1

I am wondering if someone can help me trouble shoot my code. It seems to be working all properly but when I go to run it that halfway through it starts to delete my data even though I never call anything to delete it.

So for example my file goes from:

=======================
Rotated by 11 positions
=======================
Lnwypeyw lala sqz xa na lnwypeyw eb pdau sqz pwa w eppa
na pea bn znawec.
              -- F. L. IyAru**
to 
=======================
Rotated by 12 positions
=======================
Moxzqzx mbmb tra yb ob moxzqzx c qebv tra qxb x qqb
ob qb co aobxd.
              -- G. M. JzBsv

Here is my code, I have tried going through it a few times and it all makes sense logically and have no idea while it is losing data.

#include <iostream>
#include <cctype>
#include <fstream>

using namespace std;

bool isUpper(char character){

    //this will test and see if it's upper or lowercase
    bool upper;

    if(character>= 'A' && character <= 'Z'){
        upper=true;
    }
    else {
        upper= false;
    }

   return upper;
}

bool isLower(char character){

    //this will test and see if it's upper or lowercase
    bool lower;

    if(character >= 'a' && character <= 'z'){
        lower=true;
    }

    else {
        lower= false;
    }

   return lower;
}

//Actual function that will rotate the character
char rotate(char character, int offset) {

    char next_letter;

    //Changes it if it's a lower case
    if (isLower(character)) {

        next_letter = character + offset;

        if (next_letter > 'z'){
            next_letter = (next_letter - 26);
            return next_letter;
        }

        return next_letter;
    }

    else if(isUpper(character)) {

        next_letter = character + offset;

        if (next_letter > 'Z'){
            next_letter = (next_letter - 26);
            return next_letter;
        }

        return next_letter;
    }

    else {
       return character;
    }
}


int main() {

    //variables for program
    char character = 'a';
    int offset = 0;

    while(offset < 26){

        //opens the file  
        ifstream fin;
        fin.open("secretMessage.txt");

        if(!fin.good()) {
            cout << "Please check your file name!!!";
            return 0; 
        }

        //report for reading       
        cout << "=======================" << endl  
        << "Rotated by " << offset << " positions" << endl
        << "=======================" << endl; 

        //Reads until it's at the end of the file
        while ((! fin.eof())){
            character = fin.get();

            cout << rotate(character,offset);

        }

    //makes it run 26 times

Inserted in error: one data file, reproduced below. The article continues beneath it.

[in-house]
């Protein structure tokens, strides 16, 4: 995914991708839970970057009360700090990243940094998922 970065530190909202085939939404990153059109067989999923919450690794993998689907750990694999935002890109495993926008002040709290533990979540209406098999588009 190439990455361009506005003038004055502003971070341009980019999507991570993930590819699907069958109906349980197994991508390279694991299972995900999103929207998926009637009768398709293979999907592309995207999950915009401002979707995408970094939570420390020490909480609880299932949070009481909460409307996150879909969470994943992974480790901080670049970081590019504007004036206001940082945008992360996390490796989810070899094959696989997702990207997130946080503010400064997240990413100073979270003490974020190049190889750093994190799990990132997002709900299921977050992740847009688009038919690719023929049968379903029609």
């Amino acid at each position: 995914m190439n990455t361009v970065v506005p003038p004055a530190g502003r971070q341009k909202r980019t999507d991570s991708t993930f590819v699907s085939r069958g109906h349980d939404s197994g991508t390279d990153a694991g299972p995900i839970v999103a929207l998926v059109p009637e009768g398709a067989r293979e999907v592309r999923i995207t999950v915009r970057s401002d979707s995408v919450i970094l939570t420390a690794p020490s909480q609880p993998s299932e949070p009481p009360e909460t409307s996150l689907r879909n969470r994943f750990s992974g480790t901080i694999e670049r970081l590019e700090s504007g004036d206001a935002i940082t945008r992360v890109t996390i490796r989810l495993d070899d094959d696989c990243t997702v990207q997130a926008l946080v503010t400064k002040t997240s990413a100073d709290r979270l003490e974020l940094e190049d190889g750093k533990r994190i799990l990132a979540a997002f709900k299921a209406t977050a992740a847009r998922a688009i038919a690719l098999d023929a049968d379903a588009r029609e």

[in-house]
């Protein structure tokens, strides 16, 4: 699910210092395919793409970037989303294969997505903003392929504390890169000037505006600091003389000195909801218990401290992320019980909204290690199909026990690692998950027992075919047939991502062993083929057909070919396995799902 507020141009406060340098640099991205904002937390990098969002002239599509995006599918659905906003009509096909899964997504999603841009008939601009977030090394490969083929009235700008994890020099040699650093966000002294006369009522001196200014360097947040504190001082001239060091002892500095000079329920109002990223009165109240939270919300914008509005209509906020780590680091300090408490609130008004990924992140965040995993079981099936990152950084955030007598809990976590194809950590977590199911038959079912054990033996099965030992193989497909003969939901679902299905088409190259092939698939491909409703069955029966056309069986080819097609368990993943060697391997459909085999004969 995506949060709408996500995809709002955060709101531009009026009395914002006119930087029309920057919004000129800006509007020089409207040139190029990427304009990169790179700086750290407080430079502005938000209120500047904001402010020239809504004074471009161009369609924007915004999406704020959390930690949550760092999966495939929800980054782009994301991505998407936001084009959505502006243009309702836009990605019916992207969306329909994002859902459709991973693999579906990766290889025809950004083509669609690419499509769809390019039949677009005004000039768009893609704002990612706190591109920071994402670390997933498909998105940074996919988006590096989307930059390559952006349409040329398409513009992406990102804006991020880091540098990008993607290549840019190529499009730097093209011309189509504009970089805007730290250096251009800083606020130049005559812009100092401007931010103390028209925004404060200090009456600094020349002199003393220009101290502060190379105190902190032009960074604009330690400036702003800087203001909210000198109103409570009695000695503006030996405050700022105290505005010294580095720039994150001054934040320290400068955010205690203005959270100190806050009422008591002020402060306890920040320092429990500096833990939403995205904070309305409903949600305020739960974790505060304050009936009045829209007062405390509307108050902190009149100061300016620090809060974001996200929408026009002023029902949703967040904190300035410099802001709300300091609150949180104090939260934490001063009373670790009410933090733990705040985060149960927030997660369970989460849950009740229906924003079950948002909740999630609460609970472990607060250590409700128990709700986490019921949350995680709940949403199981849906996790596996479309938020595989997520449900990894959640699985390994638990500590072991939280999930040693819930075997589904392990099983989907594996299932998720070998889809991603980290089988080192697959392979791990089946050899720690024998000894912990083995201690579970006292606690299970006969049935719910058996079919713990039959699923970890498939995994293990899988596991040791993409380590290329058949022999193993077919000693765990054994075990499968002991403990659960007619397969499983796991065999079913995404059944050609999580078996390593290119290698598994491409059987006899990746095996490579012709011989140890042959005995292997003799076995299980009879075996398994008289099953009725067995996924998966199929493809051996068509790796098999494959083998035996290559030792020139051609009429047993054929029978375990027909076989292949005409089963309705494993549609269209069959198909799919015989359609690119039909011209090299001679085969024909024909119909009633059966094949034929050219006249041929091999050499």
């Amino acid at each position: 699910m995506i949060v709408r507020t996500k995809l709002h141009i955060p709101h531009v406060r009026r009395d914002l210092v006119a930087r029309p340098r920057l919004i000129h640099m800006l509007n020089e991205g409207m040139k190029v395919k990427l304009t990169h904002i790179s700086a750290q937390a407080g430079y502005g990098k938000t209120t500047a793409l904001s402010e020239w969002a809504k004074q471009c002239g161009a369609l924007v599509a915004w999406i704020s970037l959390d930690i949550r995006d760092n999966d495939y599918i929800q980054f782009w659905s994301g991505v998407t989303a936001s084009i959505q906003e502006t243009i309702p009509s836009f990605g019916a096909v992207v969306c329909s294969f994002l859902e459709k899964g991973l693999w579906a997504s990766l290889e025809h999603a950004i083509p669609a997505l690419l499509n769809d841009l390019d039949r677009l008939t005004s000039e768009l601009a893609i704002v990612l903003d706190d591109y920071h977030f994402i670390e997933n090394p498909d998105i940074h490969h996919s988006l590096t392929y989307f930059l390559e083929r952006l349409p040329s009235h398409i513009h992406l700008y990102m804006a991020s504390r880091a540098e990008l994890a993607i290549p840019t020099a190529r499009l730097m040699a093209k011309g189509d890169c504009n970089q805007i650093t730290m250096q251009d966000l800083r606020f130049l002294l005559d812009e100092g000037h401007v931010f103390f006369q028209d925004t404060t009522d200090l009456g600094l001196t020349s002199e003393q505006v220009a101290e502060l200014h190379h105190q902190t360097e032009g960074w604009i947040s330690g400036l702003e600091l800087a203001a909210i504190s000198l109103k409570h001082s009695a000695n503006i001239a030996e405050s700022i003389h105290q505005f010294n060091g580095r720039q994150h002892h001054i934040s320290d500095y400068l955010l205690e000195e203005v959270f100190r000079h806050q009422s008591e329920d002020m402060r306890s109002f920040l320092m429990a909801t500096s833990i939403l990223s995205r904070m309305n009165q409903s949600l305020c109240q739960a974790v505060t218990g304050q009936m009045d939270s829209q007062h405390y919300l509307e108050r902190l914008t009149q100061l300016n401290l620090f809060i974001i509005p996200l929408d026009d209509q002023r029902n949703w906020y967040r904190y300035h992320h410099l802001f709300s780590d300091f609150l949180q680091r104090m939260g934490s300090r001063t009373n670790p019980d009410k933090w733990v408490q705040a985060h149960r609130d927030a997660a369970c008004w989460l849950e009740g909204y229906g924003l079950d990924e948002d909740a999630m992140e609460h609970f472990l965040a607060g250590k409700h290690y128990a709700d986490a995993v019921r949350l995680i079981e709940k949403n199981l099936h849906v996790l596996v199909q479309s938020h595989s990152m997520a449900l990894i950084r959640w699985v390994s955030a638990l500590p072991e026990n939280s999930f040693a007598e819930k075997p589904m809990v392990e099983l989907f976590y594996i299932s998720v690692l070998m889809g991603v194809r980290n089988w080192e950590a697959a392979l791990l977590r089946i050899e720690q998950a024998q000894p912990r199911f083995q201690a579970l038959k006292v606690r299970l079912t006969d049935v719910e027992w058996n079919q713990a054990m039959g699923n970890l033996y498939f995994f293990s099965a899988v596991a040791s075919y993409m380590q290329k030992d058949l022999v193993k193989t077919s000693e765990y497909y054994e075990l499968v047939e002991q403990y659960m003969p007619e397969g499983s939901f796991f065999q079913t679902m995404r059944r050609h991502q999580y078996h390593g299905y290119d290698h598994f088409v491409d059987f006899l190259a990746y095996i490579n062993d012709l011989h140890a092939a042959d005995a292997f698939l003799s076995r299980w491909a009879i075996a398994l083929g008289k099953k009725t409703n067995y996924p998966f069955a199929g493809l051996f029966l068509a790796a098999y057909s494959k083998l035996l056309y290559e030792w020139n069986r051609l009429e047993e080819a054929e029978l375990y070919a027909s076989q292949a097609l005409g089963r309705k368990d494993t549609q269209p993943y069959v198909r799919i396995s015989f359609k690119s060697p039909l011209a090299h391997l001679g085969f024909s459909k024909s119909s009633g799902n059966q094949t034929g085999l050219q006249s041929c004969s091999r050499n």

++offset;
    fin.close();
    cout << endl << endl;
    }
    //Closes the file output.
    return 0;
}
1

In this logic:

    if (next_letter > 'z') {
        next_letter = (next_letter - 26);
        return next_letter;
    }

you didn't think of what happens if char is signed. Test it:

assert(rotate('z', 0) == 'z');
assert(rotate('z', 1) == 'a');
assert(rotate('z', 2) == 'b');
assert(rotate('z', 3) == 'c');
assert(rotate('z', 4) == 'd');
assert(rotate('z', 5) == 'e');

Fine so far, but now:

assert(rotate('z', 6) == 'f'); // WHOOPS

Ascii 'z'+5 is 127, 'z'+6 is 128. But, z+=6 results in it being negative, so the check > 'z' fails.

Suggested simplifications:

bool isUpper(char ch) { return (ch >= 'A' && ch <= 'Z'); }
bool isLower(char ch) { return (ch >= 'a' && ch <= 'z'); }

// Actual function that will rotate the character
char rotate(char ch, int offset) {
    if (isLower(ch)) return (ch - 'a' + offset) % 26 + 'a';
    if (isUpper(ch)) return (ch - 'A' + offset) % 26 + 'A';
    return ch;
}

Since you include <cctype>, you might as well use std::islower and std::isupper.

Live On Coliru

#include <cctype>
#include <fstream>
#include <iostream>
#include <algorithm>

// Actual function that will rotate the character
char rotate(char ch, int offset) {
    if (std::islower(ch)) return (ch - 'a' + offset) % 26 + 'a';
    if (std::isupper(ch)) return (ch - 'A' + offset) % 26 + 'A';
    return ch;
}

std::string readFile(std::string const& fname) {
    std::ifstream fin;
    fin.exceptions(std::ios::failbit);
    fin.open(fname);
    return { std::istreambuf_iterator<char>(fin), {} };
}

int main() {

    auto const original = readFile("main.cpp");

    // makes it run 26 times
    for (int offset = 0; offset < 26; ++offset) {

        std::cout 
            << "\n"
            << "=======================\n"
            << "Rotated by " << offset << " positions\n"
            << "=======================\n";

        // Reads until it's at the end of the file
        std::transform(
                original.begin(), original.end(),
                std::ostreambuf_iterator<char>(std::cout),
                [offset](char ch) { return rotate(ch, offset); });
    }
}

BONUS

Actually, you can do without the complexity in main by doing in-place rotate-by-1 26 times:

Live On Coliru

auto text = readFile("main.cpp");

for (int offset = 0; offset < 26; ++offset) {
    std::cout 
        << "\n"
        << "=======================\n"
        << "Rotated by " << offset << " positions\n"
        << "=======================\n";

    std::cout << text;
    for (auto& ch : text) ch = rotate(ch, 1);
}
  • Wow that is really helpful!! So if I was to fix mine since it's just a small mistake I would have to mess around with my operator signs? Thanks – noreturn Oct 3 '17 at 1:02
  • No. It's not the operator signs. It's the sign of the character variables. – sehe Oct 3 '17 at 1:07
  • Just don't do so many unneeded assignments in general: this is already ok (but note the other fixes around EOF handling, live) – sehe Oct 3 '17 at 1:14

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